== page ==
For better or worse, food knowledge has become a form of conversational currency. Whether you pickle your own ramps or seek out the top taco trucks in sketchy neighborhoods, you’ll find no shortage of self-proclaimed experts on all things gustatory. We all know an annoying foodie—the person who babbles endlessly about his last meal of sea urchin with bone marrow or his latest post on Yelp. Don’t be that guy. Instead, be the man who throws down in the kitchen and pours a perfect glass of champagne, all while making each guest feel as though he or she is the only person in the room. Actually knowing how to cook and how to throw a proper dinner party is what separates the talker from the doer. Everyone eats. Not everyone dines. The difference? Knowing how to stage a meal the right way.
Few things are more impressive or rewarding than throwing a great dinner party, but there’s a rhythm to it, a vibe. The dinner should be both personal and communal. It’s your party and you’ll cook what you want to, but if your offerings don’t please the crowd, what’s the point? Vinny Dotolo, Ludo Lefebvre and Jon Shook know better than anyone how to feed a group. That’s why their restaurant Trois Mec in Los Angeles is the hottest ticket (you have to buy one online to grab one of the 24 seats) on the American dining scene. This culinary supergroup has deep roots in dinner parties. Dotolo and Shook parlayed their caterers-to-the-stars status into two of America’s best restaurants, Animal and Son of a Gun, and Lefebvre’s legendary LudoBites pop-up events cemented his reputation as one of the world’s top chefs.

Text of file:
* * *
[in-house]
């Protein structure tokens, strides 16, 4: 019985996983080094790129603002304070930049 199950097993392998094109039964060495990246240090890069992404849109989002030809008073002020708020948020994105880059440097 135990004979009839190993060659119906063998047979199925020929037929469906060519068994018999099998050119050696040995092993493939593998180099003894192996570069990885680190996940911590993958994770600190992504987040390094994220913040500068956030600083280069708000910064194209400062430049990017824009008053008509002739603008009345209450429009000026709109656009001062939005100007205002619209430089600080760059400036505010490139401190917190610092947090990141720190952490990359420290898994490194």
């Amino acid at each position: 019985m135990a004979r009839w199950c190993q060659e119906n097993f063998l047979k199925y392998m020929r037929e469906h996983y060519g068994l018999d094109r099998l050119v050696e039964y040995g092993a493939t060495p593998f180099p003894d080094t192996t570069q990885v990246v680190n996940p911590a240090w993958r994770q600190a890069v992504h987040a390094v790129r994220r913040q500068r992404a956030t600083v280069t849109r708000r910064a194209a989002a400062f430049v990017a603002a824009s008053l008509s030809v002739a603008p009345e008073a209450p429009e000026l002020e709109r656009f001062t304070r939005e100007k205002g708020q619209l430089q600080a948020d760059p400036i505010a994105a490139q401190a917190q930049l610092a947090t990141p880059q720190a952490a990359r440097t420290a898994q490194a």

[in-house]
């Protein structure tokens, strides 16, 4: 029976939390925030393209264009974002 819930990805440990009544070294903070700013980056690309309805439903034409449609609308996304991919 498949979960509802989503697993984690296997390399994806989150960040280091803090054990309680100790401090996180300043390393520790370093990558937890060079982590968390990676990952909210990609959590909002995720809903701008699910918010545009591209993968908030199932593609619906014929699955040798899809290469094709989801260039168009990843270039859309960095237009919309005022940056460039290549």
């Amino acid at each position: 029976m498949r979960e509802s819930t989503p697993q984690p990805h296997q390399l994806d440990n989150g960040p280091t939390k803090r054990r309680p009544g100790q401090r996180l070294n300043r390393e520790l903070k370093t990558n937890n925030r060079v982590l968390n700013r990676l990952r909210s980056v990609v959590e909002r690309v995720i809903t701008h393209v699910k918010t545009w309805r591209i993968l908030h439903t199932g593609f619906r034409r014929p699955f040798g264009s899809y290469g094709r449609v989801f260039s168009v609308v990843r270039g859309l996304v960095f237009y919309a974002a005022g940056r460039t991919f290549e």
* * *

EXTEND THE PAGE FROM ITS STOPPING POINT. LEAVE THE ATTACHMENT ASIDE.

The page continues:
To learn how to apply the highest level of culinary prowess to a house party, we talked the chefs into throwing one for us. The location: the Hollywood Hills home of their good friend, producer and director R.J. Cutler (his credits include The September Issue, Nashville and the upcoming feature film Fabulous Nobodies). We secured nearly $10,000 worth of caviar from topflight brand Petrossian and poured oceans of Cristal, Roederer and Moët. While the chefs cooked dinner with effortless ease, we talked them into spilling their secrets. And it turns out they have remarkably basic rules for throwing amazing events.
“When I do a party in my house, the most important thing is to really organize myself, because I’m working alone,” Lefebvre says in his thick French accent. “I also want to spend time with the guests, so being smart enough to do good food with less prepping is very important.”
Choosing your guests is where it begins. Bringing new and different people together works for Shook. “I like parties that come together organically with friends,” he says. “I’m not a big planner. Sometimes too much anticipation can kill the spontaneity.” Lefebvre also likes variety but is cautious. “I want to do a party that’s based on putting people together,” he says, “but I’m not going to put Italians and French people in my house, because they’ll fight about soccer.” Having a group of people who all know one another creates a dynamic much different from mixing and matching. We prefer the latter. Showing your skills to a new group sets a more exclusive tone and provides an opportunity to impress a potential business associate—or, even better, that gorgeous girl you keep bumping into in the elevator. For our dinner we invited a motley crew of writers, producers, party promoters, actresses and family friends. The only thing they had in common was their friendship with the chefs themselves.